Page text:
Why regular exfoliation is key for glowing skin
As the weather continues to get warmer, you may find yourself sweating a bit more easily while you skin secretes more oil throughout the day.
With my own combination skin, this is something that I'm noticing especially in my T-Zone (forehead, nose, chin) area.
So for combination or oily skin, one of the best recommendations I have is proper exfoliation -- not too little or too much, but just the right amount for your skin’s specific needs.
The simple concept behind exfoliation
The idea behind exfoliation is pretty simple -- using physical or chemical ingredients to scrub away or remove dead skin cells.
In our thirties, our skin regenerates once every 28-35 days, while in our fifties and up, this regeneration process can take up to 90 days!
Longer periods of time between skin regeneration means that dead skin cells will start to pile up
Which is what causes our skin to have a dull and lackluster appearance.
What happens when you don't exfoliate regularly
Dead skin cells can cover up our pores, which essentially traps the oil or sebum that our skin produces inside our pores.
This can lead to clogged pores which is one of the main causes of breakouts!
Thankfully, exfoliation helps to remove dead skin cells (preventing them from building up) and minimizes clogged pores.
TYPES OF EXFOLIATION
1) Physical exfoliation
As its name implies, physical exfoliation relies on using ingredients such as fine grains or ingredients to scrub away dead skin cells.
After you wash everything away, you’re left with fresh, radiant skin with a smooth and supple texture that allows other beauty products (e.g. hydrosol, serums, oils) to be absorbed more effectively.
This means that your skin is drinking up all the vitamins and nutrients from your facial products!
2) Chemical exfoliation
Chemical exfoliation is based on the action of a class of chemical compounds called alpha hydroxy acids (AHAs), which are naturally occurring in many fruits and foods
AHAs work as an exfoliant by breaking down the chemical bonds of dead skin cells, so that you don’t have to do any scrubbing at all!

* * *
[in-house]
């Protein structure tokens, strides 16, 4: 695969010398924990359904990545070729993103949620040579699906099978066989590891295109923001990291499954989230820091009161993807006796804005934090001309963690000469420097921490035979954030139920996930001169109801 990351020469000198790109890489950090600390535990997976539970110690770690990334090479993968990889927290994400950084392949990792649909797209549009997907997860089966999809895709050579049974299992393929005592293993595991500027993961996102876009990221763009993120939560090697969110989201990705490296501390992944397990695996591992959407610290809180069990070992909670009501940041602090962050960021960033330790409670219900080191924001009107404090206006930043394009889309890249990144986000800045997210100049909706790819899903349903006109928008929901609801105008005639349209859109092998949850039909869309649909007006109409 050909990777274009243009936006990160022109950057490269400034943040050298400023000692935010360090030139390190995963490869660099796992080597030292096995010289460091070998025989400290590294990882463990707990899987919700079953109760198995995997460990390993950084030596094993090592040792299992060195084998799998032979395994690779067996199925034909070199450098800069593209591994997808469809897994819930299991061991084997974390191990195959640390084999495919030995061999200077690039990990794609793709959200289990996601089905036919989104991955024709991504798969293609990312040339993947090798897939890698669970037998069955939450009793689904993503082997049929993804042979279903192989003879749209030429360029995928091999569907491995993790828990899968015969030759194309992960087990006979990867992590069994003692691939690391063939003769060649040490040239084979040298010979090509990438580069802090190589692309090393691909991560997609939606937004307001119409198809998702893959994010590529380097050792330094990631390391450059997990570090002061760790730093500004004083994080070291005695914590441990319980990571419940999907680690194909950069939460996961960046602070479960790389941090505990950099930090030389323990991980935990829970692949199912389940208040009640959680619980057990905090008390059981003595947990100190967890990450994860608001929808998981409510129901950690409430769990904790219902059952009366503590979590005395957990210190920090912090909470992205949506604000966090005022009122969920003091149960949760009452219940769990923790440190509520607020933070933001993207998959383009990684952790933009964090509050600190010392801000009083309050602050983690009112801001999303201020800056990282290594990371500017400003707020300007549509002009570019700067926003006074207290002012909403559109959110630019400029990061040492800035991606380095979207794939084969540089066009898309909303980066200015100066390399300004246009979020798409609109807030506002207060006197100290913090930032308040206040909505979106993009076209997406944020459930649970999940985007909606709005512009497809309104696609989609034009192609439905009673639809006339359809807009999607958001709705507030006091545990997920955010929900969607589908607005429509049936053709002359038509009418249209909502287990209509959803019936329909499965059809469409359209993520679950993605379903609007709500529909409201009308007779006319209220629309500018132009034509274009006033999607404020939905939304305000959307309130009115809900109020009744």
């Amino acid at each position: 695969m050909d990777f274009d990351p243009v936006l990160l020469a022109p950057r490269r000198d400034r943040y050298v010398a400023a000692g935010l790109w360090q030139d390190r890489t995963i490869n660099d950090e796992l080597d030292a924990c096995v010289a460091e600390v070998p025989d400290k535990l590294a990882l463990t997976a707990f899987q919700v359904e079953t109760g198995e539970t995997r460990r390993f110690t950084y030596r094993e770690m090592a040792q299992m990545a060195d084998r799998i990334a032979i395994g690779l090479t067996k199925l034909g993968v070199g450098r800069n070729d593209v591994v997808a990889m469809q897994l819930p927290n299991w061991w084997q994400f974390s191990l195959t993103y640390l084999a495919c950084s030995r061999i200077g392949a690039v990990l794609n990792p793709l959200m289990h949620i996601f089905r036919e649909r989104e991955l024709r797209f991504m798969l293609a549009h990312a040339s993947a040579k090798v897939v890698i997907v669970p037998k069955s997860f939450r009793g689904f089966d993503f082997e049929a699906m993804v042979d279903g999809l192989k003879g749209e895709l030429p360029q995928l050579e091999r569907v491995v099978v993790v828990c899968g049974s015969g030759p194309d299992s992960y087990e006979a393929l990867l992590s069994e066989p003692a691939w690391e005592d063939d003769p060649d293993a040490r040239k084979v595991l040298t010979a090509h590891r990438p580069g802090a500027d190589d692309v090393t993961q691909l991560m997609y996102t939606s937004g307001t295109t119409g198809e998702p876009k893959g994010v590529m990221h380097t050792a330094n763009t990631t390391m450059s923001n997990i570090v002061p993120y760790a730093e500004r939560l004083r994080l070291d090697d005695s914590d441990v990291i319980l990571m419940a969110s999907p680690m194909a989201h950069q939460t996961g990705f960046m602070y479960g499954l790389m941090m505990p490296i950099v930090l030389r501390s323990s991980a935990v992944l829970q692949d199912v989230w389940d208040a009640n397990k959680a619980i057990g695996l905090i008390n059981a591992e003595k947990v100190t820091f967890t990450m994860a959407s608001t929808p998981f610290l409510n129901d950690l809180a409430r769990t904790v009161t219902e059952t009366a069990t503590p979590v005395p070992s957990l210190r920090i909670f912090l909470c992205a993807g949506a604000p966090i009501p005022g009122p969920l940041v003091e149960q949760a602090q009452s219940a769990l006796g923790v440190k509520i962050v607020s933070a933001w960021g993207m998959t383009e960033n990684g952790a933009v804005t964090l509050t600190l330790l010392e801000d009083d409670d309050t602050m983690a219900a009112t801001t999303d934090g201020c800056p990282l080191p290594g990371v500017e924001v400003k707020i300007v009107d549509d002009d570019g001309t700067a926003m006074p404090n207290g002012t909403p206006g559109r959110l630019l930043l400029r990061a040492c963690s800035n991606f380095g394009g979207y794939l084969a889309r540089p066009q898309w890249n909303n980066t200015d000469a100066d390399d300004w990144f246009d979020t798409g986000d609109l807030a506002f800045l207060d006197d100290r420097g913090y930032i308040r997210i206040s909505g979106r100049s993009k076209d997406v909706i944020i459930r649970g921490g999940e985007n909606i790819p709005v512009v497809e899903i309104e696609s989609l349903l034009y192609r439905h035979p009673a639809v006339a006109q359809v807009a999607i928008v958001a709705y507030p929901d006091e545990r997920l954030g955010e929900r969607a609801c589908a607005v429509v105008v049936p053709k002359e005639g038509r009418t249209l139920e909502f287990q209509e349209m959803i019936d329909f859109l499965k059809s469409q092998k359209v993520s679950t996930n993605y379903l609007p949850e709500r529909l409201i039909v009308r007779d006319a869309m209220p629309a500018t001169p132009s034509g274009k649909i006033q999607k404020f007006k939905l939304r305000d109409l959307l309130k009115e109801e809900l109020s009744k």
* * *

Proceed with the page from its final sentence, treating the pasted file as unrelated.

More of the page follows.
AHAs are found in many fruits including apples, lemons, oranges, bananas, and grapes.
There are a variety of AHA’s that are naturally occurring in foods other than fruit, including glycolic acid that can be found in sugar as well as lactic acid in dairy products.
How do alpha hydroxy acids benefit your skin?
Take sugar for example, which can be made into a fine sugar scrub.
When used on your body, it’s an excellent way to exfoliate away dead skin cells, leaving you with fresh glowing skin underneath!
One of my favorite ways of enjoying the exfoliating benefits of lactic acid is by mixing full fat organic yogurt with a facial mask and applying it to clean skin.
This is especially helpful for those of you who have very sensitive skin that tends to react to most exfoliants.
By mixing yogurt with a facial mask, you’re relying on the power of chemical exfoliation (i.e. breaking down dead skin cells) without necessarily irritating your skin.
How you can exfoliate and cleanse at the same time
A wonderful product for you to consider using as either a physical exfoliant or a facial mask is my popular Matcha Buffing Grains
I created this to be a multi-use product, in that Matcha Buffing Grains performs a variety of skincare functions!
Looking for a gentle physical exfoliant?
Try mixing Matcha Buffing Grains with water to form a paste to exfoliate your skin.
Looking for a deeper cleanse?
Try mixing Matcha Buffing Grains with full fat organic yogurt and apply the mixture as a facial mask which works to:
- Chemically exfoliate (thanks to yogurt’s lactic acid, a naturally occurring AHA
- Deeply cleanse and clear out your pores (thanks to the lovely Moroccan rhassoul clay found in the buffing grains).
How often should you exfoliate?
How often you should exfoliate depends on several factors:
- Your skin type or needs
- The season of the year
- The climate you live in
If your skin tends to be oily or combination, you could exfoliate anywhere between 1-3 times a week, depending on your skin’s needs.
If your skin tends to be sensitive and dry, you may opt to skip physical exfoliation altogether and opt for a facial mask containing full fat organic yogurt and Matcha Buffing Grains.
The same logic applies if you have acne-prone skin: skip physical exfoliation and apply a facial mask with diluted apple cider vinegar which does an excellent job of tightening and toning your skin.
I hope you found this article helpful and are as excited as I am about the many benefits that regular exfoliation has to offer.
Any questions or comments? Feel free to drop a note below!
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